Stewart Bell Jr. Archives
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This Black History Month we commemorate Robert Orrick (1841-1902), an African American businessman and Methodist minister who left a lasting legacy in Winchester and Frederick County.
If you drive a little south of Downtown Winchester on Valley Avenue you will pass by a cemetery standing on the corner of Valley Avenue and Southwerk Street. The land on which this cemetery sits was donated by the Reverend Orrick for use by African American families who, because of segregation, were excluded from both public and private cemeteries.
Orrick was born into slavery in 1841. His owner, Joseph Cain (or Kean) allowed Orrick to start a livery business before the Civil War. Livery stables rented out horses and wagons and boarded horses for travelers. They were an essential service in any nineteenth century town. Orrick’s business did well, and after Emancipation he continued to prosper. He built a large stable on South Braddock Street, which he operated until his death. Around 1890, possibly earlier, Orrick won a contract with the U.S. Postal Service to deliver mail from Winchester to Romney, West Virginia.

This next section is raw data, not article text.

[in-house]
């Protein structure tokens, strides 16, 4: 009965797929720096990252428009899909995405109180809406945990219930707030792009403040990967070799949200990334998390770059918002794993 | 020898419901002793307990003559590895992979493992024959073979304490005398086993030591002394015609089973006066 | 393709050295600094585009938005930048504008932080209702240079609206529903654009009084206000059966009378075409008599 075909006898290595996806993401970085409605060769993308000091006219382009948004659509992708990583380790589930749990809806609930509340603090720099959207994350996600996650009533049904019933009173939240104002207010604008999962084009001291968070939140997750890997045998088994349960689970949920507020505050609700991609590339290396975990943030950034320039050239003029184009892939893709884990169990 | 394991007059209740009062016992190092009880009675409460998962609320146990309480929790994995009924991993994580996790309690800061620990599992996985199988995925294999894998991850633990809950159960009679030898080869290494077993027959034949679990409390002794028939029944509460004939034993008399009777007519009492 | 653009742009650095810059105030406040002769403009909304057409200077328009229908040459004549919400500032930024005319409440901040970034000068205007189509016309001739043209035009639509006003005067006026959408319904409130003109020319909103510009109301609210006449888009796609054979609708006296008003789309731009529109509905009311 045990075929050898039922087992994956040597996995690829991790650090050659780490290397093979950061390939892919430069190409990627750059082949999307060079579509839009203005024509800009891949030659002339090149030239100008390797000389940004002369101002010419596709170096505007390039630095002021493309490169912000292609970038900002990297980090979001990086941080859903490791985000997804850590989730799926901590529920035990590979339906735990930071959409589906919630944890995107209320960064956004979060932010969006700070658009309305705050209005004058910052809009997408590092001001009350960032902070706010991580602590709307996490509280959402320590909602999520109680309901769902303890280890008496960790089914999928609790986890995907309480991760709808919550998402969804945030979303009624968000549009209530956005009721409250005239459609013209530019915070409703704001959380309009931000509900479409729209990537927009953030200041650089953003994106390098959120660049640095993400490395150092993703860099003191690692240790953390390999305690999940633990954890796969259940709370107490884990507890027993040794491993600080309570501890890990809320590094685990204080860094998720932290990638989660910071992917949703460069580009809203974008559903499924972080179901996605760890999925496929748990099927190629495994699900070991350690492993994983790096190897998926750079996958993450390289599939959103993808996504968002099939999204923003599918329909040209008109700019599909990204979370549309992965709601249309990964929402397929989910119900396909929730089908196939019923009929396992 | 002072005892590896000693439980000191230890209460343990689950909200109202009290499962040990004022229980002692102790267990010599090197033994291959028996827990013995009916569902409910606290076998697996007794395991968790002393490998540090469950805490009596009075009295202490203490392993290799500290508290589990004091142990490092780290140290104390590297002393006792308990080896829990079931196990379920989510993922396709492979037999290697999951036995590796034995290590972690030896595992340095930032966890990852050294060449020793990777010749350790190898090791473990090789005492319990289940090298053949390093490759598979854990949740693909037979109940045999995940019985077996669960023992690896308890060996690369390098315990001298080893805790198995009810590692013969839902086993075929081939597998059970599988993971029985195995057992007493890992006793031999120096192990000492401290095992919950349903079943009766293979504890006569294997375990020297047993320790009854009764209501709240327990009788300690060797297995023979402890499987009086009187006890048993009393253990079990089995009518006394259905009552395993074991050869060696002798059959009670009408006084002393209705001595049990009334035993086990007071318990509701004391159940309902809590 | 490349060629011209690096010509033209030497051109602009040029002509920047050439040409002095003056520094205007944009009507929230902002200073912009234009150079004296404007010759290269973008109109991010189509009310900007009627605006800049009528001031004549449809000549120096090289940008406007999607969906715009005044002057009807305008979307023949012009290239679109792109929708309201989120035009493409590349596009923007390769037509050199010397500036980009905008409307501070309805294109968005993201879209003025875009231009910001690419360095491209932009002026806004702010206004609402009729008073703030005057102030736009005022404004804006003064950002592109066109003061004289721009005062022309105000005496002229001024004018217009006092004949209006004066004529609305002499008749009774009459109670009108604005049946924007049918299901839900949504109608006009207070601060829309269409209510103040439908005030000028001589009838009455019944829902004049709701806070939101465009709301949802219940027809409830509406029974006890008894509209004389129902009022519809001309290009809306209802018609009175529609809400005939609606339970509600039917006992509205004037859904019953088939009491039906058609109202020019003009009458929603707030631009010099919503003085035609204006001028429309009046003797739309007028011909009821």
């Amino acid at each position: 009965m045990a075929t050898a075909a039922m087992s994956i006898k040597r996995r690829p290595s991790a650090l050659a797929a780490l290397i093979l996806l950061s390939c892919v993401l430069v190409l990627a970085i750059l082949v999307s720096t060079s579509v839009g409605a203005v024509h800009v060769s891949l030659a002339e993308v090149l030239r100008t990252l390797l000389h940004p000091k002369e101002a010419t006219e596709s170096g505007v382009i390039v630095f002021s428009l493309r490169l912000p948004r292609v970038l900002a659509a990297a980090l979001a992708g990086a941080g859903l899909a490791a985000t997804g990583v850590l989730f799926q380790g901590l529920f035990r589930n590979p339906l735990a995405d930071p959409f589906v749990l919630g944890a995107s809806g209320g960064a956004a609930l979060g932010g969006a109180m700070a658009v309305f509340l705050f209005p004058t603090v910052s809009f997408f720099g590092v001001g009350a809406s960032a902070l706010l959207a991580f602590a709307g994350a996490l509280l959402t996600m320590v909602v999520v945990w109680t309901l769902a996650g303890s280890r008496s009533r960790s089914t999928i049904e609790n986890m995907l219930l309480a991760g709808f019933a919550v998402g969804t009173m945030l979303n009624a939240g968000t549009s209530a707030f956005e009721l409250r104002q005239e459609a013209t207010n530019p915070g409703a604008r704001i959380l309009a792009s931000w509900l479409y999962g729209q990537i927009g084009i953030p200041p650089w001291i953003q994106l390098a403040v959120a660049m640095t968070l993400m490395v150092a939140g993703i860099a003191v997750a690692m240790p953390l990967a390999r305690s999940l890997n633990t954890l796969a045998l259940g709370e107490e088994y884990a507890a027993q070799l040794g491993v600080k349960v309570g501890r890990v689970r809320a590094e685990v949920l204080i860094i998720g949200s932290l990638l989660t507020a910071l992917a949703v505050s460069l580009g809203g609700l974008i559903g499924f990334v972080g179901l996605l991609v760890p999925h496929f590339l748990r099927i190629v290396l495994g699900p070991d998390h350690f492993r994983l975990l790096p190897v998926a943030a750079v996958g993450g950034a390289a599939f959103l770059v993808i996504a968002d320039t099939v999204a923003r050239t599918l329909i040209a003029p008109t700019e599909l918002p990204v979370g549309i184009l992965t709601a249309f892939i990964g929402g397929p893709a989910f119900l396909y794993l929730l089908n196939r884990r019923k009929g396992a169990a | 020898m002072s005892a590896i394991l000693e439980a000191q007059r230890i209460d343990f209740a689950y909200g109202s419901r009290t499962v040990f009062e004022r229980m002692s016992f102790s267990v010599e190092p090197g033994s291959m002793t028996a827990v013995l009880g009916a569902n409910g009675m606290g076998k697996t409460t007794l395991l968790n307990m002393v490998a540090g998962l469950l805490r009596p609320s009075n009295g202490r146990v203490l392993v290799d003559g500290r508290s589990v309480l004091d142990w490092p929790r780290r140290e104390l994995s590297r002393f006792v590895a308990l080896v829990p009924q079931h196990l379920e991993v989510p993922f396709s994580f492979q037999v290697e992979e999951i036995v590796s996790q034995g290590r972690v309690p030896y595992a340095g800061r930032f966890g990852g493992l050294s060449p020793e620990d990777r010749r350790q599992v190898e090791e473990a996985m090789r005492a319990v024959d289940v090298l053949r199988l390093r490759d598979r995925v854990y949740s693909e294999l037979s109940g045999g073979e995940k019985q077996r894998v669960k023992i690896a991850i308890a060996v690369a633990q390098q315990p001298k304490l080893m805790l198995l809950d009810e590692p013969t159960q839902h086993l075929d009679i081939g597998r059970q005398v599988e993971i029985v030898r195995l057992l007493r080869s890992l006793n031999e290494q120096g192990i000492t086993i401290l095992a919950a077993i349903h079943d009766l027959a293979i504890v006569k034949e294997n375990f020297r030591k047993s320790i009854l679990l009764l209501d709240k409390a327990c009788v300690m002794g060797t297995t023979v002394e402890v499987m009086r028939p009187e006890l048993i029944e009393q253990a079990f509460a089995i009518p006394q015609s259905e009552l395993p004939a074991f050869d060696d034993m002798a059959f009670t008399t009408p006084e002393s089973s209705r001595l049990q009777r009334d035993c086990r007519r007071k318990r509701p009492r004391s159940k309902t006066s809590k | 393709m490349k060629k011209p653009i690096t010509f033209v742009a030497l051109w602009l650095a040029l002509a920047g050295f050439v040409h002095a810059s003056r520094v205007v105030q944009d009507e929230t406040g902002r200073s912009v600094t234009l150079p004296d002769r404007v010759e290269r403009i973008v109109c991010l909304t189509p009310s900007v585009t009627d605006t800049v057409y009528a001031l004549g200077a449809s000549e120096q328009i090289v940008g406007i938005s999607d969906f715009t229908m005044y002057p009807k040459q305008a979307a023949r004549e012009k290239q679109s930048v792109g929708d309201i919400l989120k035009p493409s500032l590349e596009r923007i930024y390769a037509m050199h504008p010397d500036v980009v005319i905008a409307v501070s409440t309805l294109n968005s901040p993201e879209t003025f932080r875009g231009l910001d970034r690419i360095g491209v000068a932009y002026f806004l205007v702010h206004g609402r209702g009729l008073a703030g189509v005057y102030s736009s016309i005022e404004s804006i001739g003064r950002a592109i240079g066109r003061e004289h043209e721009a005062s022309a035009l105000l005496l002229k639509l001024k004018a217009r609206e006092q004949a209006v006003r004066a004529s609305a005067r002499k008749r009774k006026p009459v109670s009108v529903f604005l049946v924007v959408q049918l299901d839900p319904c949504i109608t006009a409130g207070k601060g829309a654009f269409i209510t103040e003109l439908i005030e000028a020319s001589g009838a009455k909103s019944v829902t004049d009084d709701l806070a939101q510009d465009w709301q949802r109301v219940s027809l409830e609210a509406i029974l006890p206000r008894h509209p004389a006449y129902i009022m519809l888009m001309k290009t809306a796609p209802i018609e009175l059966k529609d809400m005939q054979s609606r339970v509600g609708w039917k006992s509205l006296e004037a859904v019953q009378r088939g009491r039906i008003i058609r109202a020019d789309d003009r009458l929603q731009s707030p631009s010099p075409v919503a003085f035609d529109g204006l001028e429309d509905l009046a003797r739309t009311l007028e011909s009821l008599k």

Orrick was also an ordained minister of the African Methodist Episcopal Church and often preached to African American congregations in Winchester and Frederick County. In the late 1860s, Orrick donated materials to rebuild an African American chapel in Stephens City, which is now known as Orrick Chapel.
Orrick’s hard work and business acumen made him a wealthy man, but it is for his generous contributions to the community that he is remembered.
Image Credit: Rev. Robert Orrick, circa 1890s, Ellsworth Turner Collection, 204 THL, Stewart Bell Jr. Archives, Handley Regional Library.
Source: History of Orrick Chapel Methodist Church in Stephens City, Virginia. The Stone House Foundation, 2006 [287 Ste]